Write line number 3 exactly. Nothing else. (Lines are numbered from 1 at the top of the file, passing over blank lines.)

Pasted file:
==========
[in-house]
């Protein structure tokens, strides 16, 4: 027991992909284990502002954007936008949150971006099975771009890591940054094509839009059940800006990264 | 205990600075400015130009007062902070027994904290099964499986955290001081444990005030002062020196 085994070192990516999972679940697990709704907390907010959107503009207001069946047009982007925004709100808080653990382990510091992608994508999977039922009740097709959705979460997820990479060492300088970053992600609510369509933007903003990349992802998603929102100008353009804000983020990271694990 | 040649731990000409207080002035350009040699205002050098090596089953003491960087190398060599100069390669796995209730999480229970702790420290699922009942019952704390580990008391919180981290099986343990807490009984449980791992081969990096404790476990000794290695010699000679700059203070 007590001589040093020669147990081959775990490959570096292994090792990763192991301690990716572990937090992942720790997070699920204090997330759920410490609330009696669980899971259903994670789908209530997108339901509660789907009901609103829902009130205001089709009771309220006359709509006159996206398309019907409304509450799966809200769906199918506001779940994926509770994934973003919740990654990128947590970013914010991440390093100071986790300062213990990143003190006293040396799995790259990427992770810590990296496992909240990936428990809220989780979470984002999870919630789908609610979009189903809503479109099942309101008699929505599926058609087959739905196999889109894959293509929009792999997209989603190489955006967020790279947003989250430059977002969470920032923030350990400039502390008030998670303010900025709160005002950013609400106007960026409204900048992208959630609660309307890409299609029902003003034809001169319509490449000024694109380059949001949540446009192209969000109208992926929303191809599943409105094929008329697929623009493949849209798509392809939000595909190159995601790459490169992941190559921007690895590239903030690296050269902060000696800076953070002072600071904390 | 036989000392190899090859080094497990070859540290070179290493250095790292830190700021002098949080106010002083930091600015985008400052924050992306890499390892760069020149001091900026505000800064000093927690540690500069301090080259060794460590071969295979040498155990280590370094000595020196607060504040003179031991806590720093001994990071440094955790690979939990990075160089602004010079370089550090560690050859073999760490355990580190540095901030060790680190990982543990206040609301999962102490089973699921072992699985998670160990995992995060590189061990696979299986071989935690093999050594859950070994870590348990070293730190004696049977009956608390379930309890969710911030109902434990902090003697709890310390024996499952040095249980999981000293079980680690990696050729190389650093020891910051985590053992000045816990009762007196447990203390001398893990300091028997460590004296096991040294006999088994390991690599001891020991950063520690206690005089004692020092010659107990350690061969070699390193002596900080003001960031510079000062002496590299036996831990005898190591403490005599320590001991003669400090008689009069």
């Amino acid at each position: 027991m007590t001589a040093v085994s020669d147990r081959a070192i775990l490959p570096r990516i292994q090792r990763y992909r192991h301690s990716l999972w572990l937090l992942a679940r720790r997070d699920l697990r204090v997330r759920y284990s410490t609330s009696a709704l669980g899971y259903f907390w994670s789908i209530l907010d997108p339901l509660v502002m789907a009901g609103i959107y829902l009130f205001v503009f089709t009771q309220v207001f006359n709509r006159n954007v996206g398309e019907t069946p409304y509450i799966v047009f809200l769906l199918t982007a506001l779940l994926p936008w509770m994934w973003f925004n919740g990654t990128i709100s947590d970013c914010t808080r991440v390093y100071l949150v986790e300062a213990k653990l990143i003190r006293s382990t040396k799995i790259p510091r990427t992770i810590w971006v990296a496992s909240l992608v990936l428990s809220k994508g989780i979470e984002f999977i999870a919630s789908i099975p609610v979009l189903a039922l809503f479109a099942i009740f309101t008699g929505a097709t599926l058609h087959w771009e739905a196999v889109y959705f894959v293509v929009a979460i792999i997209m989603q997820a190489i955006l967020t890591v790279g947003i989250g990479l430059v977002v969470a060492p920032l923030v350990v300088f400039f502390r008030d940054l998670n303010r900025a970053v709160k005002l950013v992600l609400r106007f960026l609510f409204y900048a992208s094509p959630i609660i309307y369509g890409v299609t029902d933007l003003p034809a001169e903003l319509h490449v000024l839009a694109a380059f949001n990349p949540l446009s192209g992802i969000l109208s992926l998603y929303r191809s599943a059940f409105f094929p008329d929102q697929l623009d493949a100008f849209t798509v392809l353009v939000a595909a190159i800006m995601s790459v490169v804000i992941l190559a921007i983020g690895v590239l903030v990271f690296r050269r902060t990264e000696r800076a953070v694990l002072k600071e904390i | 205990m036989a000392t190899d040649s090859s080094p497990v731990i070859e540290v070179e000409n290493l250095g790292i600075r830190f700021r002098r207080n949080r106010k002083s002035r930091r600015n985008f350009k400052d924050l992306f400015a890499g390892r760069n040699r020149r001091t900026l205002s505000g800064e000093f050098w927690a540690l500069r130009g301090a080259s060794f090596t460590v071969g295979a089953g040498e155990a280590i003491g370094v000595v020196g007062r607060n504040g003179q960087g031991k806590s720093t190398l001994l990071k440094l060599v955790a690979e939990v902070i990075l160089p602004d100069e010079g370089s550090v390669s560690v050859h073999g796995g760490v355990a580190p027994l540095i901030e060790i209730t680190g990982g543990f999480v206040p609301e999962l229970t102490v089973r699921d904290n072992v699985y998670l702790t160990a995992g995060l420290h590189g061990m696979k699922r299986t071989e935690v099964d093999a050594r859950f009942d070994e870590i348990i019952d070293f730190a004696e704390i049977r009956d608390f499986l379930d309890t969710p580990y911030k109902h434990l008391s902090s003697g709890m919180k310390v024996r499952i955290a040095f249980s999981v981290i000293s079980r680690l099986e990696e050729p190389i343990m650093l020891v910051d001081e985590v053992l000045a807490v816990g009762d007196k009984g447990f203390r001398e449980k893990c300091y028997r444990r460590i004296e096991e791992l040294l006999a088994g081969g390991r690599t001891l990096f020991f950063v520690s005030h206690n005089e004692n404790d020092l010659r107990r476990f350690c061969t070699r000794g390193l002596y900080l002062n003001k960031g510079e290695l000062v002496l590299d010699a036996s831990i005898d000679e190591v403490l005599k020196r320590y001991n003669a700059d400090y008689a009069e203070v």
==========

């Amino acid at each position: 027991m007590t001589a040093v085994s020669d147990r081959a070192i775990l490959p570096r990516i292994q090792r990763y992909r192991h301690s990716l999972w572990l937090l992942a679940r720790r997070d699920l697990r204090v997330r759920y284990s410490t609330s009696a709704l669980g899971y259903f907390w994670s789908i209530l907010d997108p339901l509660v502002m789907a009901g609103i959107y829902l009130f205001v503009f089709t009771q309220v207001f006359n709509r006159n954007v996206g398309e019907t069946p409304y509450i799966v047009f809200l769906l199918t982007a506001l779940l994926p936008w509770m994934w973003f925004n919740g990654t990128i709100s947590d970013c914010t808080r991440v390093y100071l949150v986790e300062a213990k653990l990143i003190r006293s382990t040396k799995i790259p510091r990427t992770i810590w971006v990296a496992s909240l992608v990936l428990s809220k994508g989780i979470e984002f999977i999870a919630s789908i099975p609610v979009l189903a039922l809503f479109a099942i009740f309101t008699g929505a097709t599926l058609h087959w771009e739905a196999v889109y959705f894959v293509v929009a979460i792999i997209m989603q997820a190489i955006l967020t890591v790279g947003i989250g990479l430059v977002v969470a060492p920032l923030v350990v300088f400039f502390r008030d940054l998670n303010r900025a970053v709160k005002l950013v992600l609400r106007f960026l609510f409204y900048a992208s094509p959630i609660i309307y369509g890409v299609t029902d933007l003003p034809a001169e903003l319509h490449v000024l839009a694109a380059f949001n990349p949540l446009s192209g992802i969000l109208s992926l998603y929303r191809s599943a059940f409105f094929p008329d929102q697929l623009d493949a100008f849209t798509v392809l353009v939000a595909a190159i800006m995601s790459v490169v804000i992941l190559a921007i983020g690895v590239l903030v990271f690296r050269r902060t990264e000696r800076a953070v694990l002072k600071e904390i | 205990m036989a000392t190899d040649s090859s080094p497990v731990i070859e540290v070179e000409n290493l250095g790292i600075r830190f700021r002098r207080n949080r106010k002083s002035r930091r600015n985008f350009k400052d924050l992306f400015a890499g390892r760069n040699r020149r001091t900026l205002s505000g800064e000093f050098w927690a540690l500069r130009g301090a080259s060794f090596t460590v071969g295979a089953g040498e155990a280590i003491g370094v000595v020196g007062r607060n504040g003179q960087g031991k806590s720093t190398l001994l990071k440094l060599v955790a690979e939990v902070i990075l160089p602004d100069e010079g370089s550090v390669s560690v050859h073999g796995g760490v355990a580190p027994l540095i901030e060790i209730t680190g990982g543990f999480v206040p609301e999962l229970t102490v089973r699921d904290n072992v699985y998670l702790t160990a995992g995060l420290h590189g061990m696979k699922r299986t071989e935690v099964d093999a050594r859950f009942d070994e870590i348990i019952d070293f730190a004696e704390i049977r009956d608390f499986l379930d309890t969710p580990y911030k109902h434990l008391s902090s003697g709890m919180k310390v024996r499952i955290a040095f249980s999981v981290i000293s079980r680690l099986e990696e050729p190389i343990m650093l020891v910051d001081e985590v053992l000045a807490v816990g009762d007196k009984g447990f203390r001398e449980k893990c300091y028997r444990r460590i004296e096991e791992l040294l006999a088994g081969g390991r690599t001891l990096f020991f950063v520690s005030h206690n005089e004692n404790d020092l010659r107990r476990f350690c061969t070699r000794g390193l002596y900080l002062n003001k960031g510079e290695l000062v002496l590299d010699a036996s831990i005898d000679e190591v403490l005599k020196r320590y001991n003669a700059d400090y008689a009069e203070v």